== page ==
"The Ogallala Road: A Memoir of Love and Reckoning" by Julene Bair, Viking, 275 pages, $26.95.
In her second memoir, Julene Bair seeks to understand the source of her identity and her family’s livelihood on the high plains: the Ogallala aquifer. The springs of this aquifer have nurtured Native American cultures and plentiful prairie ecosystems, but the aquifer is now diminishing due to agricultural use.
Though Bair draws on science and history in writing about the aquifer, "The Ogallala Road" is a personal story, saturated with memory and longing. Bair is torn between her family’s tradition of being economically sensible, emotionally stoic and planted on their irrigated farm, and her own desire to experience freedom and pleasure by exploring what remains of wilder, drier landscapes -- especially deserts and prairies. Her joyful but conflicted relationship with a Kansas rancher -- whose conservative politics contrast with her environmentalism, feminism and experience as a single mother -- illuminates Bair’s “divided self.”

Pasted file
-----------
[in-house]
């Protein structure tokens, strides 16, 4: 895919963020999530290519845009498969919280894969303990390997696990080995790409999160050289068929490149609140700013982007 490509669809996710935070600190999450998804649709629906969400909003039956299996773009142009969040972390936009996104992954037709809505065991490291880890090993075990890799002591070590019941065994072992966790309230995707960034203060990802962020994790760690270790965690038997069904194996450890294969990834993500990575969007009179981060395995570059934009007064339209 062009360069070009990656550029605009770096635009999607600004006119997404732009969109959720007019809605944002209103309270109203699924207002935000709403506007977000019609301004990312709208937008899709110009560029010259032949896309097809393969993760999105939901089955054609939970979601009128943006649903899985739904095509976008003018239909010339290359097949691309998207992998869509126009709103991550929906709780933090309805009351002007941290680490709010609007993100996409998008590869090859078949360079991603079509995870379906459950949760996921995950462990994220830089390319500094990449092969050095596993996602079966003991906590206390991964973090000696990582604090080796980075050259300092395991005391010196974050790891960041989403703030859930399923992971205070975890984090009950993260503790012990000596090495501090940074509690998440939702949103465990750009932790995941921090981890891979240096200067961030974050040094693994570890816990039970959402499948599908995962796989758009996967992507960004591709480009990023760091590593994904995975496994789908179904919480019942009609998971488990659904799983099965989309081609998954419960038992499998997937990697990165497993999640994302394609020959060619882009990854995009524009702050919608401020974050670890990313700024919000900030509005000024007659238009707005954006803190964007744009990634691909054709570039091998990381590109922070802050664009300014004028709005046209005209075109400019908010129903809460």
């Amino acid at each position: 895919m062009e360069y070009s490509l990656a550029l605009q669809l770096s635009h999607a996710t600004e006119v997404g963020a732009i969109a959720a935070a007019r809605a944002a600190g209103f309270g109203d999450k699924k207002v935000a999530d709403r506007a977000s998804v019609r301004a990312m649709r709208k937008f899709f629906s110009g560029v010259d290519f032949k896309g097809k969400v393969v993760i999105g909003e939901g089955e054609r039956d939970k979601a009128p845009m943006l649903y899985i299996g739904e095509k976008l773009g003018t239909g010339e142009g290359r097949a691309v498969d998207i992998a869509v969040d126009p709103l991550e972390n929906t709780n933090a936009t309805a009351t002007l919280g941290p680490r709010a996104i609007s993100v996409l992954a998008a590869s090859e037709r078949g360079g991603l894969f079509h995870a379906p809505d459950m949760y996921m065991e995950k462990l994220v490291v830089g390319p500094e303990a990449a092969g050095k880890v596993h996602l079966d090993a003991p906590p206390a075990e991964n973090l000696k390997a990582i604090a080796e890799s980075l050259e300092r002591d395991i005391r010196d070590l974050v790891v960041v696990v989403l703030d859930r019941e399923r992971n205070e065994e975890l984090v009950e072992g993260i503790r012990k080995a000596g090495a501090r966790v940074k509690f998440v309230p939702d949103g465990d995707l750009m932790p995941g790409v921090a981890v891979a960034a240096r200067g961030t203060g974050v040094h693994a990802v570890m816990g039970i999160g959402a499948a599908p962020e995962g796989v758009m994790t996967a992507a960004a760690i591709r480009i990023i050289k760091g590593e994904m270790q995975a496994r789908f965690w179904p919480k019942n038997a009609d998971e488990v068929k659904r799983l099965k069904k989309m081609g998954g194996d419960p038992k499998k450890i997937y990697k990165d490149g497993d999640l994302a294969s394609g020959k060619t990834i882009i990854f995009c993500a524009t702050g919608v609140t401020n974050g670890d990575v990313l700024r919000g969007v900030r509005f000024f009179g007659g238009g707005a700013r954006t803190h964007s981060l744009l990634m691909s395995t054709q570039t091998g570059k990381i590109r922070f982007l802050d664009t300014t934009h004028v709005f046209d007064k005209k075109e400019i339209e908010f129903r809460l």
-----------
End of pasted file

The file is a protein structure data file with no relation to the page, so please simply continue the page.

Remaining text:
Even more compelling than Bair’s candid search for love is the question of what will become of her family’s farm after her father dies. Millions of gallons of the rapidly depleting aquifer fed the corn of that farm during Bair’s life. Could it be any other way, she wonders? What power does she have to change it?
In the end, Bair bravely faces up to the “reckoning” at hand in her own life, even as the real reckoning looms large for all of us on the Plains. What will happen when the water runs dry? Like Bair, we are dependent on the Ogallala, and this memoir invites us to awareness and action. Whether you are looking for an emotional connection or an ecological truth, you will find that "The Ogallala Road" asks the right questions, the ones that can’t be avoided any longer. Read it to know your own life in this place in a new way.
Aubrey Streit Krug is a Ph.D. student in English and Great Plains Studies at the University of Nebraska-Lincoln.